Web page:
So far, you may have gained the impression that Hobo With A Shotgun is like RoboCop with even less subtlety or restraint.
If it were not for the falling out that Rutger Hauer had with Paul Verhoeven during production of Flesh + Blood, it is entirely possible that Hauer might have been considered for the part of RoboCop. I say considered because Hauer was probably too big for the suit (if you look at the man the part ended up going to, you can see he is rather thin). Having said all of that, Hauer plays the hobo with a gravitas that all superheroes great and small work better with. In fact, whilst the entire rest of the cast with the exception of Molly Dunsworth seems to think that they are in an intentional comedy, Hauer plays his role with such seriousness that it is almost like he is in a different film. Smith‘s and Bateman‘s performances are understandable in this respect. Their characters are meant to make the viewer believe that they were raised on a diet of caffeine and cocaine. Brian Downey‘s performance walks a very drunken line between these two extremes. But everyone else on the set who is not headlining, especially those who play policemen, seem to have only been on the set whilst Smith and Bateman were for the most part, and took that as a sign of the kind of performance that was expected.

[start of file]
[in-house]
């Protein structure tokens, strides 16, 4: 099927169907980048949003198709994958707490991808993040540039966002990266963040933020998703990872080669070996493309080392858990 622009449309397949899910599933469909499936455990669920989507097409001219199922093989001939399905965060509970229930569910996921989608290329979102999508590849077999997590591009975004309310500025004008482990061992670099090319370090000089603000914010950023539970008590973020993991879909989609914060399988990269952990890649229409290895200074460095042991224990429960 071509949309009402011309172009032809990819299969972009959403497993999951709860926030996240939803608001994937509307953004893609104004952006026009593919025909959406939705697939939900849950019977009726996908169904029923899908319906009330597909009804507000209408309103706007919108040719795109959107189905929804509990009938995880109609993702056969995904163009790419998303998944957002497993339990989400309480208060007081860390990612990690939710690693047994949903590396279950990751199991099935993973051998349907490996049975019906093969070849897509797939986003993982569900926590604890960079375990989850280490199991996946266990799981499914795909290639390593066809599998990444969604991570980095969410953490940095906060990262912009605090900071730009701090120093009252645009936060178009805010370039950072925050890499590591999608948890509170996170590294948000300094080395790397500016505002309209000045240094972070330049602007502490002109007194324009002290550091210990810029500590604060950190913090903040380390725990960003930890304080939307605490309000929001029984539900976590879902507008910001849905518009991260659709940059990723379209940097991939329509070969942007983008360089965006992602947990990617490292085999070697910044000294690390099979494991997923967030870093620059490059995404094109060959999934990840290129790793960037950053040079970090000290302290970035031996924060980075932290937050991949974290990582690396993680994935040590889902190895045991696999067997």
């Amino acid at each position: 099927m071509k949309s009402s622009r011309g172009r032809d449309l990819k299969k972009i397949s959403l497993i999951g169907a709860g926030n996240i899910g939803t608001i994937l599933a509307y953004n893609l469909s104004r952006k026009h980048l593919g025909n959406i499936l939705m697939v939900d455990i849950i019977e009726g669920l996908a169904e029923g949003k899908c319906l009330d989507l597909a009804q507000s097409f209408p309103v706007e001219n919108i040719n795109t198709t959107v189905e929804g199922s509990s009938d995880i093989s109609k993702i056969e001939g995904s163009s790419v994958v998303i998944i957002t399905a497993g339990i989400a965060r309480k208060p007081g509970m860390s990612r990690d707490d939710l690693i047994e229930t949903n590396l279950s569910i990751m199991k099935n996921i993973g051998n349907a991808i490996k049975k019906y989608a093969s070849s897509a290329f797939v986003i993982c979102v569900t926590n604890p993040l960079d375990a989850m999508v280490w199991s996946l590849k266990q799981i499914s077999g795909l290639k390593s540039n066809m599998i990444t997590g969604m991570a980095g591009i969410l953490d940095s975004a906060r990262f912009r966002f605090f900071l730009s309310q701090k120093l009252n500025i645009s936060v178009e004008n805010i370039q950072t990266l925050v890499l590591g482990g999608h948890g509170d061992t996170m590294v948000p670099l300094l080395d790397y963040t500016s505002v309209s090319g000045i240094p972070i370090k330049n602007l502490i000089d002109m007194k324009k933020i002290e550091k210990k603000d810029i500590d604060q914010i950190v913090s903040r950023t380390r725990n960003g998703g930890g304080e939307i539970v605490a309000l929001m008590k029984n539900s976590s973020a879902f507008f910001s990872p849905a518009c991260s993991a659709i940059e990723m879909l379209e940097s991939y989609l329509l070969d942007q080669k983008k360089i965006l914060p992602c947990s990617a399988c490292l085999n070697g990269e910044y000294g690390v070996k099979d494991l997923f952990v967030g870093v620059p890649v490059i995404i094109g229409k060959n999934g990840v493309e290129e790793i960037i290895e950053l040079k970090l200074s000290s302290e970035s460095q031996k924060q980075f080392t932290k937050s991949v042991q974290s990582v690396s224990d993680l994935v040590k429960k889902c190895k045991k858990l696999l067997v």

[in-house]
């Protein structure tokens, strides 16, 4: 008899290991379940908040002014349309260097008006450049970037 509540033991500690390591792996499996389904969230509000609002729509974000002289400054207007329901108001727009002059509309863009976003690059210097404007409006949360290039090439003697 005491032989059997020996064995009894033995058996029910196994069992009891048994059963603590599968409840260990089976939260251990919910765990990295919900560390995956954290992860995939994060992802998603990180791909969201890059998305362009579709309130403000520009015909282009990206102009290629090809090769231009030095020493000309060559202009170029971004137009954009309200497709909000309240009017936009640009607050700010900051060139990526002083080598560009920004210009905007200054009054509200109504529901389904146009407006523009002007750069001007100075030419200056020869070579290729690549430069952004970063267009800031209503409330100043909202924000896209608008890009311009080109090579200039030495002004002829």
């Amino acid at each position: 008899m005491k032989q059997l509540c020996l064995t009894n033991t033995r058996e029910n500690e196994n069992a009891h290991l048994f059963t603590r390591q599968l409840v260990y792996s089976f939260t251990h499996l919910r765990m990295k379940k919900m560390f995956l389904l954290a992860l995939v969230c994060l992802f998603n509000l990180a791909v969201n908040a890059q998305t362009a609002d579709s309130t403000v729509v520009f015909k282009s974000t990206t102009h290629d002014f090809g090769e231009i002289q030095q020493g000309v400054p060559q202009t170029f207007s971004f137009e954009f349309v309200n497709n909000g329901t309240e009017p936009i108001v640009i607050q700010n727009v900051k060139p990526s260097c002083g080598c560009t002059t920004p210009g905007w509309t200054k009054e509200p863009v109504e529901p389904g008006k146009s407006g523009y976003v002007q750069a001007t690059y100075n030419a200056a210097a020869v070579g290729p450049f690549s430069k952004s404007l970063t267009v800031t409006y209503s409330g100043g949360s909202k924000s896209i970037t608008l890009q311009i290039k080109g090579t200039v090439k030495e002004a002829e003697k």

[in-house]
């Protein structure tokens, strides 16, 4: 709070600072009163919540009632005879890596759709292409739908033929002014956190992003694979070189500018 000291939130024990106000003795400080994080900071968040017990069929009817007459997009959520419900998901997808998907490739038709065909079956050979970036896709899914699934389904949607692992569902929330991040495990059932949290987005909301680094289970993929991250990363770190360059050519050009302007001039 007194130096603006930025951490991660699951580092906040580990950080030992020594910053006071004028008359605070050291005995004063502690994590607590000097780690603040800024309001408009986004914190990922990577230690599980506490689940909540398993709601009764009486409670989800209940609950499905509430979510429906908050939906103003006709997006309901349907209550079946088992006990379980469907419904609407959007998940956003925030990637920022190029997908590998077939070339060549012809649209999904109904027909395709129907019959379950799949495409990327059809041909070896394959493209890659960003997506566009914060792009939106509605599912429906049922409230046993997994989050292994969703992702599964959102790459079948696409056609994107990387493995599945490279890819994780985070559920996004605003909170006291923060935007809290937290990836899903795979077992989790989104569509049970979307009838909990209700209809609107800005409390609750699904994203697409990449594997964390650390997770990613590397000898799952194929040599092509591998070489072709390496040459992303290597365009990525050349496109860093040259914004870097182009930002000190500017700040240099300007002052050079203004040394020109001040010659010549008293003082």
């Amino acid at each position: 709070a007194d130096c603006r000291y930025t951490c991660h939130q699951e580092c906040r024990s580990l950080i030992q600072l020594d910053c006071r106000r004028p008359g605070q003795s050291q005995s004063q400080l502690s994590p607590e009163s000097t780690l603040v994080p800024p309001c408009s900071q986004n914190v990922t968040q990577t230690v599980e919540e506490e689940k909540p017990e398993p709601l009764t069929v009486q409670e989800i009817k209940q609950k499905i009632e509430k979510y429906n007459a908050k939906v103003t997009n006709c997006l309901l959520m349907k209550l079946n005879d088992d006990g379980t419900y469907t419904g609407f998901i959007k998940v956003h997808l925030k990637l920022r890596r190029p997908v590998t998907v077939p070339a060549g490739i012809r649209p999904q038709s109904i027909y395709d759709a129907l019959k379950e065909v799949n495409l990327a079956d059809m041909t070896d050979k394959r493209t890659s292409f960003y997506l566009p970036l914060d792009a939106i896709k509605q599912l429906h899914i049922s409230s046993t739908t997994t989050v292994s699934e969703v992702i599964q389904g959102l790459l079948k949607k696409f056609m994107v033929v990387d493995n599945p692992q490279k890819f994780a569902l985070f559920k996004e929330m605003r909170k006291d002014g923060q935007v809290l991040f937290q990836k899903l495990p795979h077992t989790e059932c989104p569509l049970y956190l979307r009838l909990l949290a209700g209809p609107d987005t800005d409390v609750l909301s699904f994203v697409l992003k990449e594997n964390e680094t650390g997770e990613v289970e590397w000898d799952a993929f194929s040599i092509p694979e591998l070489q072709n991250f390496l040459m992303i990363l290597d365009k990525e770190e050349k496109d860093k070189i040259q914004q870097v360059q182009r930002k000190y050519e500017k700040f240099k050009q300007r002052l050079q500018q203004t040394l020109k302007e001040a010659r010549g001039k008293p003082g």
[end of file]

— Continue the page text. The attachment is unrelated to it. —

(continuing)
In fact, Hauer gets a speech during the setup for the final act of Hobo With A Shotgun that rivals his speech at the end of Blade Runner. I will not spoil it for you here, except to say that it something symbolic of what is wrong with the society we live in nowadays. No matter what happens in the here and now, or who happens to be right or wrong, it is the children, especially the present-day newborns, who usually end up paying the price in the future.